Jon Torrey, a UVM Class of 2011 graduate, is giving a tour of’s Burlington headquarters, where he works as a digital advertising product manager for the leading-edge tech company. It’s a vast, open space with staff clustered in work pods and mini-conference rooms, brightly painted corridor “streets” named for Vermont towns, a regulation-size basketball court and gym, and a farm-to-table eatery called the Dot-Calm Café.

The place has all the trappings of a Silicon Valley success story. It’s a truth also illustrated by the fact that the company—which creates web sites for car dealerships and helps them create strategic digital advertising plans using a variety of software products—was recently acquired for a second time, for $4.2 billion.

Torrey says that “Dealer,” as it’s known around town, is representative of an emergent Burlington, a technology hub that might surprise outsiders. And he’s not alone in that estimate. The New York Times noted that the city has “lower unemployment than Silicon Valley, spawning a wave of technology pioneers.” Business Insider ranked Burlington as one of the “15 hottest American cities of the future,” and the city also made a Verizon list of the top ten most innovative metro areas in the nation.

For college students attending local schools like UVM, Burlington’s growing prowess as a tech hub is very good news, Torrey says. The city’s thriving network of start-ups, growing mid-stage companies and, increasingly, big league firms like Dealer, offer a wealth of opportunities for students to explore internships during college and career-launching jobs after graduation.

“If you look at what’s happening here right now, if you’re someone who is motivated, and you get out there and you start networking,” he says, “you’re going to crush it.”

Torrey is a case in point. As a sophomore, the economics major landed internships first at the Vermont Center for Emerging Technologies, a tech incubator with an office on the UVM campus, then at Hear Forward, a small firm that developed online social advertising strategies for clients like Seventh Generation and, at that point a relative newcomer.

Torrey and his colleagues were so successful at driving engagement and sales on Facebook for their clients – a relatively rare skill set at the time – bought the company. Torrey, who’d been hired by Hear Forward after graduation, suddenly found himself “on the rocket ship,” working at a company of 600 just beginning warp speed growth that would see employees more than double over the next five years.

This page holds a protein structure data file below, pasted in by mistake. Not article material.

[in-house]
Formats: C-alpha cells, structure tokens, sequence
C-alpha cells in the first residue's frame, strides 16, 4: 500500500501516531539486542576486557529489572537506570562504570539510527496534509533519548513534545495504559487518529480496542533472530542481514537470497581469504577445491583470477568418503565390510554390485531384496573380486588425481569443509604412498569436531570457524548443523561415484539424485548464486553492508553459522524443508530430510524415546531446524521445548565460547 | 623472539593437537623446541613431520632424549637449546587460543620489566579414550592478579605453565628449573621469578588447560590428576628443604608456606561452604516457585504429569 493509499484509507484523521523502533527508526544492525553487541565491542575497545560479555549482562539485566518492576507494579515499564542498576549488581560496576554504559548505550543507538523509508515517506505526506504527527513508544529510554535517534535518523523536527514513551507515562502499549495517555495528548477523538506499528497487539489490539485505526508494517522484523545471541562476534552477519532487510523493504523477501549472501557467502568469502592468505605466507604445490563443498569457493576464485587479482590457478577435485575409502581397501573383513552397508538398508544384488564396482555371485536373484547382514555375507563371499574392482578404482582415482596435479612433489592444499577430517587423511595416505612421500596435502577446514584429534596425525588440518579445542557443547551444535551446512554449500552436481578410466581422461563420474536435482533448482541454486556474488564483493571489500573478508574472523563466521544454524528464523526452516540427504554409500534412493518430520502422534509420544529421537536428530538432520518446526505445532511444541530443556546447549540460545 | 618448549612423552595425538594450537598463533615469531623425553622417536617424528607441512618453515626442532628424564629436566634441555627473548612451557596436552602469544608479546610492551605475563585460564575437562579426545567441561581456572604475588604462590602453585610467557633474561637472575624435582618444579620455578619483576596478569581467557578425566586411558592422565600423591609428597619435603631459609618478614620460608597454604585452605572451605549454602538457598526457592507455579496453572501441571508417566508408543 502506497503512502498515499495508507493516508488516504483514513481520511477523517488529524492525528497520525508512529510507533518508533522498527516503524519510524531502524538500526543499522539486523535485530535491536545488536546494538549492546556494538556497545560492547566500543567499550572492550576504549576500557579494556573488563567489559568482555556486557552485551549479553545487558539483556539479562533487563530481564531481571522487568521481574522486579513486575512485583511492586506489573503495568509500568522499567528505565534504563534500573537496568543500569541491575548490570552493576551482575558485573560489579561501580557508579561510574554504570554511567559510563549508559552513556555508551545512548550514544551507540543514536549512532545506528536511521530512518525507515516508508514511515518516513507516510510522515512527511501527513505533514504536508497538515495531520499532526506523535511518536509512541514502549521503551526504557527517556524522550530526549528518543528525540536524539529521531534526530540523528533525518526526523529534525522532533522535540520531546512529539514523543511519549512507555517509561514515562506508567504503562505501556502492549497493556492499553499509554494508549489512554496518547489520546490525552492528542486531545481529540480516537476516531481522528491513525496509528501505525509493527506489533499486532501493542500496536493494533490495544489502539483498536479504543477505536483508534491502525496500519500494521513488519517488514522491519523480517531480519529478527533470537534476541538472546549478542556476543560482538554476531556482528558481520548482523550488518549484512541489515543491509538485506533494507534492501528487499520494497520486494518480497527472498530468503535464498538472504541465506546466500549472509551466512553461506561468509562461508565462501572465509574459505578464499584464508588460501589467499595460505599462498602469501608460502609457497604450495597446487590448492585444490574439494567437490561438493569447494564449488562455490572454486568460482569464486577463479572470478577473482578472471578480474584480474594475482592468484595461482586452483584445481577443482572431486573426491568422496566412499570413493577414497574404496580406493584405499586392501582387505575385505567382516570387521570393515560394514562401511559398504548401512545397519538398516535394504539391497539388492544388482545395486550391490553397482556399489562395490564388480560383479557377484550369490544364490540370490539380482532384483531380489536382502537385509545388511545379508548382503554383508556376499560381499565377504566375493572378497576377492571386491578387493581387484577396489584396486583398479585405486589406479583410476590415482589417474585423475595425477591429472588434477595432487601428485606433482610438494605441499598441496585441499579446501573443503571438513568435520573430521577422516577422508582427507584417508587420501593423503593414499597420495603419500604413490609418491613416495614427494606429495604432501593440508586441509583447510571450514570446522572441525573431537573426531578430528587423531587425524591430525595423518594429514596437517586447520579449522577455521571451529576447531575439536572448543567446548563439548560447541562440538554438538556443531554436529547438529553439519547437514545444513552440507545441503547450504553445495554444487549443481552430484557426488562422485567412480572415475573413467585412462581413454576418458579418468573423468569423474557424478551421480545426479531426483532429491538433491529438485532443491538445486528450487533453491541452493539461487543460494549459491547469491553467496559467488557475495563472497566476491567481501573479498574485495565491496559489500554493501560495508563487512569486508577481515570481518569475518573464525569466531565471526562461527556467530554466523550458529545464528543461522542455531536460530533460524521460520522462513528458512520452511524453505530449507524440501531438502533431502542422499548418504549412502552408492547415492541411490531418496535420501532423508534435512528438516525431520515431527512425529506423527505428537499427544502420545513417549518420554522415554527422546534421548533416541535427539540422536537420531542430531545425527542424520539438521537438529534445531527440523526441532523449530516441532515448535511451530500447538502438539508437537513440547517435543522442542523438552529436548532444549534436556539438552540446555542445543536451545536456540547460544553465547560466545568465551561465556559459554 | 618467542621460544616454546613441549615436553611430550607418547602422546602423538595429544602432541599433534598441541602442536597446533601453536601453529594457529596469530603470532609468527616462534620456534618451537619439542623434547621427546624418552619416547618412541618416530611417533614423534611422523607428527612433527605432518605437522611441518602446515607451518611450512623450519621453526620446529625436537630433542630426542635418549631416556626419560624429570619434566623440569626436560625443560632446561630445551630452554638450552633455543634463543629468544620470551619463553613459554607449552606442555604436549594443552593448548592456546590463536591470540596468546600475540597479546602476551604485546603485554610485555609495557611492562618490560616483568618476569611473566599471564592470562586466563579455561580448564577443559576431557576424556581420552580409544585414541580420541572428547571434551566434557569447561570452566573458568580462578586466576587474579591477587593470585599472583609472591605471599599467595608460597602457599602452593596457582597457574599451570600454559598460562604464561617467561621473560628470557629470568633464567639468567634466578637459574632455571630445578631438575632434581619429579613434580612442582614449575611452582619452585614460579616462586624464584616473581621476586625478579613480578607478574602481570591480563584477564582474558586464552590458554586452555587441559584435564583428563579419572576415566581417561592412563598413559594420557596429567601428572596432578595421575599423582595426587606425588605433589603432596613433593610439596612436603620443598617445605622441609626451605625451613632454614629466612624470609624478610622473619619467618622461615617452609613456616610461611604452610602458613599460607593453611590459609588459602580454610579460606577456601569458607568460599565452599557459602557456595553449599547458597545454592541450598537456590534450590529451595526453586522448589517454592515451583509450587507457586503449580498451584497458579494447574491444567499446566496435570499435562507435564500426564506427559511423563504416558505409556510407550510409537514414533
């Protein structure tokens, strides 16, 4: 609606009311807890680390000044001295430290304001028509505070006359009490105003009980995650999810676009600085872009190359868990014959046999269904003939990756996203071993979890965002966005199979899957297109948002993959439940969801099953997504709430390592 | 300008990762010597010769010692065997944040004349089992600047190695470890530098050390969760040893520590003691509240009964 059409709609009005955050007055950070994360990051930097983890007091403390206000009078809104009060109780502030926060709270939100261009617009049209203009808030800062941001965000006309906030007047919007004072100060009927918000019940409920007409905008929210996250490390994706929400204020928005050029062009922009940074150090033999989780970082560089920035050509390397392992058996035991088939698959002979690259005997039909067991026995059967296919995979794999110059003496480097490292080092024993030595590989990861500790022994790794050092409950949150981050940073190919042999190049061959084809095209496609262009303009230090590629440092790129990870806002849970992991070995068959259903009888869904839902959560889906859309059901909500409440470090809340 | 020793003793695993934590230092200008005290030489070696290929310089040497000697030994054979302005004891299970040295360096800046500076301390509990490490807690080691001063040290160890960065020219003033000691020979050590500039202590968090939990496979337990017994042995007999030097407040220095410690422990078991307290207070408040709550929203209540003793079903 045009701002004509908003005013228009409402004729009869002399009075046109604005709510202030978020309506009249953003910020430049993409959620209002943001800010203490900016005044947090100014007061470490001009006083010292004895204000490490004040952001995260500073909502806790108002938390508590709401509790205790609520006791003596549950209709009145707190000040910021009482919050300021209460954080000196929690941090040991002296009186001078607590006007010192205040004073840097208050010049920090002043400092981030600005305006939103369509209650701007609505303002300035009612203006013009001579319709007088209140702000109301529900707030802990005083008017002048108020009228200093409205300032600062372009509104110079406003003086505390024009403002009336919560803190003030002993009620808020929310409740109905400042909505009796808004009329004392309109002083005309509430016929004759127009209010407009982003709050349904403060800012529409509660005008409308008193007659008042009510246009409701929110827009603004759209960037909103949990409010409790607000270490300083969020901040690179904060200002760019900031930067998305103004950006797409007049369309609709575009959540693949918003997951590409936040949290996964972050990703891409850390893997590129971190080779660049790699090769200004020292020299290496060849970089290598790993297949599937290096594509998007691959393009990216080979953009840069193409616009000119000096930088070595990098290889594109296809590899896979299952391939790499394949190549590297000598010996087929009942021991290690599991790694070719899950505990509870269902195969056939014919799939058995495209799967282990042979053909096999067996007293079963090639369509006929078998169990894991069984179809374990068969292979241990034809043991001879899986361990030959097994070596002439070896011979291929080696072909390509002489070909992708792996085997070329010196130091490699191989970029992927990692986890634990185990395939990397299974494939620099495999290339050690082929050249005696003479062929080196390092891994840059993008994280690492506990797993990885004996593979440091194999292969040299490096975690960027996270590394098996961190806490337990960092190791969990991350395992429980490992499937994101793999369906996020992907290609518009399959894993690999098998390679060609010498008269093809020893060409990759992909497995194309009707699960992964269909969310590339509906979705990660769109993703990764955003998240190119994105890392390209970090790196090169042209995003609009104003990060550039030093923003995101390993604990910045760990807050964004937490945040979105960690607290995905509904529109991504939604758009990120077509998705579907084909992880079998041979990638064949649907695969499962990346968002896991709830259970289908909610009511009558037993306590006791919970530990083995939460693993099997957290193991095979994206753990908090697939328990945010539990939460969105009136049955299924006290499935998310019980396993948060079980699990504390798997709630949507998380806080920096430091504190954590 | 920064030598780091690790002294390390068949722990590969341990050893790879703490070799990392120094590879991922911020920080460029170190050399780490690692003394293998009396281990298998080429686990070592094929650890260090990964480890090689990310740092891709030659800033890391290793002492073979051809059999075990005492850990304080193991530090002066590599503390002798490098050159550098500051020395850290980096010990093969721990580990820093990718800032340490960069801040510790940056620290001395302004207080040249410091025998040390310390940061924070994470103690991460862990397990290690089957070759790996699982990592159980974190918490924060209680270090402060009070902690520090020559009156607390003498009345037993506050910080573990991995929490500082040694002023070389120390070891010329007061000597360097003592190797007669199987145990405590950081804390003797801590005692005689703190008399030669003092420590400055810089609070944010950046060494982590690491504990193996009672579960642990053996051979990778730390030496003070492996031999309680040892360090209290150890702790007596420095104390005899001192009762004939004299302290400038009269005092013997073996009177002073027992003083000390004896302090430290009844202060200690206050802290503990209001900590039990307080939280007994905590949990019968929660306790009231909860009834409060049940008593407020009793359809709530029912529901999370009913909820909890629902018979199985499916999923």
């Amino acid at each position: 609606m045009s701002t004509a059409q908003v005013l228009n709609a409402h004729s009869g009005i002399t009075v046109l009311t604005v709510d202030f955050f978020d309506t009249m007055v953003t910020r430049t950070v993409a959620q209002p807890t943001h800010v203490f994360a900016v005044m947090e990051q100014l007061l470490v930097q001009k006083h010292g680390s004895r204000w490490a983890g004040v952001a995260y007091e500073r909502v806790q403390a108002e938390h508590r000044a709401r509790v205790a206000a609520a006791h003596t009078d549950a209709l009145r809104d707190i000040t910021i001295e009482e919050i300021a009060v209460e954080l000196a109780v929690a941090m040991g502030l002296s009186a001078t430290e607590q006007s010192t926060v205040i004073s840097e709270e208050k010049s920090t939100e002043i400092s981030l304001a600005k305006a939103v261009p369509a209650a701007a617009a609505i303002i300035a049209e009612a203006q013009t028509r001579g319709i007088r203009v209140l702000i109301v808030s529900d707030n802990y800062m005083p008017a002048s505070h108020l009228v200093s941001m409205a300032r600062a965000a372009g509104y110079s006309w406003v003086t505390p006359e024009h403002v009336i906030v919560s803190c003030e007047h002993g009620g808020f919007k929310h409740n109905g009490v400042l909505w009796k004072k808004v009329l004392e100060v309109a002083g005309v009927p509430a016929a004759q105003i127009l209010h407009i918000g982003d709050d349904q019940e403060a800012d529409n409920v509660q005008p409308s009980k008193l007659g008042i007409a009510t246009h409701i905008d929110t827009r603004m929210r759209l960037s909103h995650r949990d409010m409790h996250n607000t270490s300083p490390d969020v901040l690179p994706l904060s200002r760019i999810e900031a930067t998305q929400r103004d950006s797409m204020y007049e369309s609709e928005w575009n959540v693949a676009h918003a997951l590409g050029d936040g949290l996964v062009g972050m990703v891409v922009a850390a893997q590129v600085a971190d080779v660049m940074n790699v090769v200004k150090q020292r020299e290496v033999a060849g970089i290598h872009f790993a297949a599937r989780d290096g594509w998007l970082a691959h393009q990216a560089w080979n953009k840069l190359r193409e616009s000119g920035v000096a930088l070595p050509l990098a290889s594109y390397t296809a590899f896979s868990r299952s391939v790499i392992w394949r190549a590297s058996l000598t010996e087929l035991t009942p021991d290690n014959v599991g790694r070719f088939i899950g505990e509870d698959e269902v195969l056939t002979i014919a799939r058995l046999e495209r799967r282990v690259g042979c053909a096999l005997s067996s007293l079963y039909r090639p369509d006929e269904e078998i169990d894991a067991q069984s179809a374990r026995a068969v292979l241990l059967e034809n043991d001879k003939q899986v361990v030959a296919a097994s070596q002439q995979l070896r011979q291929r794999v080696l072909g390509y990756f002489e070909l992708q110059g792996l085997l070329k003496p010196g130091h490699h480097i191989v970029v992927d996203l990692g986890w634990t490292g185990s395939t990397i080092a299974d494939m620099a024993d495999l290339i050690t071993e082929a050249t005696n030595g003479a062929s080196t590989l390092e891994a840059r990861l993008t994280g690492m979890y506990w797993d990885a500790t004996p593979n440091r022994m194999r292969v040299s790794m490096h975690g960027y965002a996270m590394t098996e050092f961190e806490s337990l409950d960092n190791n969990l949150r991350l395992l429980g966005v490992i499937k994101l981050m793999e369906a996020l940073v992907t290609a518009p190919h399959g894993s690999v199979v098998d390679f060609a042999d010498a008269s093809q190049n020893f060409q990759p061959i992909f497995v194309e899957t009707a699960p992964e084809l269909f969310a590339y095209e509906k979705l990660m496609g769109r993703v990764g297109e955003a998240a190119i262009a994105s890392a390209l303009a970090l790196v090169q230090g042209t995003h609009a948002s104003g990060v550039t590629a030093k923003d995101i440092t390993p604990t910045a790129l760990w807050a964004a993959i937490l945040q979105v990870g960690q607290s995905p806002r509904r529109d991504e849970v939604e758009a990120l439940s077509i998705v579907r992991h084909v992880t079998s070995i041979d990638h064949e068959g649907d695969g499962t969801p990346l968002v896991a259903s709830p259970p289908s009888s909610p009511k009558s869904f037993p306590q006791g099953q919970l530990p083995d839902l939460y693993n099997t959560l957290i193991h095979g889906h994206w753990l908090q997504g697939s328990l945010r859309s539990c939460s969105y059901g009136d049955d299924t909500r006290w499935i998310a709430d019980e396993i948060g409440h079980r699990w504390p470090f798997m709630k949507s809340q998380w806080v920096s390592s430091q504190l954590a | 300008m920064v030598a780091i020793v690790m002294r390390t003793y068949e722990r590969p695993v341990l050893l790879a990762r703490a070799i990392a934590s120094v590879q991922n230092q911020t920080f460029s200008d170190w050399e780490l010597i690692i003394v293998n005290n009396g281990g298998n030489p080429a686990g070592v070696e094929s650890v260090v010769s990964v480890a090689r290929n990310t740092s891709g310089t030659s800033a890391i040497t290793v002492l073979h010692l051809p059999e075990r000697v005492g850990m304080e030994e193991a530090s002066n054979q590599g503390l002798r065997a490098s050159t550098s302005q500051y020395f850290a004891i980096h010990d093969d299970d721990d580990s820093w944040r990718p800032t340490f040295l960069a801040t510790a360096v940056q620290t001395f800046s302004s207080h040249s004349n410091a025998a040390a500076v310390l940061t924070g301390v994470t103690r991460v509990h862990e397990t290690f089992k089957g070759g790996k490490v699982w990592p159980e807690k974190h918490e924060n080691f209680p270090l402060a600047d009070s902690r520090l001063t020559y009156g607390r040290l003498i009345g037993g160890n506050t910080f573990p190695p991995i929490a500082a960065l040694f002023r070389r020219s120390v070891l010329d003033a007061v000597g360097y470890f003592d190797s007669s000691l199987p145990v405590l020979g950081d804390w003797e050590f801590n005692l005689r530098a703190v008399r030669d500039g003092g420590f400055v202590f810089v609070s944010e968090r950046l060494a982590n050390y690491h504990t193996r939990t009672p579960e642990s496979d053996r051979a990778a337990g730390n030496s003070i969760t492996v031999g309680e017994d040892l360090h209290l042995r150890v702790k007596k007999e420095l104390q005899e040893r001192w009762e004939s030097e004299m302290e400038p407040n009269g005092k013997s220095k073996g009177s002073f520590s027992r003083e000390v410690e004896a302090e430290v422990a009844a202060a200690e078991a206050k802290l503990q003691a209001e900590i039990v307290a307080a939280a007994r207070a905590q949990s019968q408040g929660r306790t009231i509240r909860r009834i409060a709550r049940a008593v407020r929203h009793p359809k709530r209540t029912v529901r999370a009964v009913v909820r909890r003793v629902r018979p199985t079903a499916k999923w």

As Torrey’s career has quickly taken hold, he’s considered options to leave Vermont and relocate to some of the nation’s tech strongholds. But when he went looking, to his surprise his experience at Dealer left him unimpressed by the better-known firms.

The emphasis the company put on health – with its gym and locally sourced food – was part of it. So was the intellectual challenge of the work. But it was the company’s culture that really set it apart. “The group of people who did it here, they had fun. They were a family; life is just a lot brighter when you’re around them,” he says.

A job promotion at Dealer, coupled with all the things he loves about Burlington — four-season recreation to the food scene to a friendly network of young professionals — convinced Torrey to stay put.

The success of has had a powerful ripple effect on the broader Burlington tech industry. In 2014, the company was acquired for the first time, for $1 billion, creating a windfall not only for Dealers’ five founders but for a large group of innovators who’d joined the company in its early days.

While they could have gone anywhere, Dealer’s newly minted millionaires were as enamored of Burlington as Torrey was. They decided to stick around, founding new companies, joining existing ones and investing in others.

That’s a very good sign, says Lee Bouyea, who manages technology investments for FreshTracks Capital, a local venture capital firm. “When successful entrepreneurs reinvest in the local economy, it’s a signal of an ecosystem that is self-sustaining and growing.”

With rapidly growing Dealer-linked companies like Fluency, E-Block, Social Sentinel, Widewail and Dealer Policy joining an anchor in Dealer and a host of other local tech firms, Burlington was becoming a tech mecca.

That’s how Carly Caswell, 2018 UVM Grossman School of Business alumna, sees it. Caswell landed a job at Widget Brain, a Netherlands-based company that helps clients use artificial intelligence and machine learning to solve business problems. The company, which will double in size this year, chose to base its U.S. operation in Burlington.

“There are so many different tech companies here,” Caswell says. “I feel like I can network with all these other people, whether they’re coming from Dealer or somewhere else. It's a very engaged community.”


Jeffrey R. Wakefield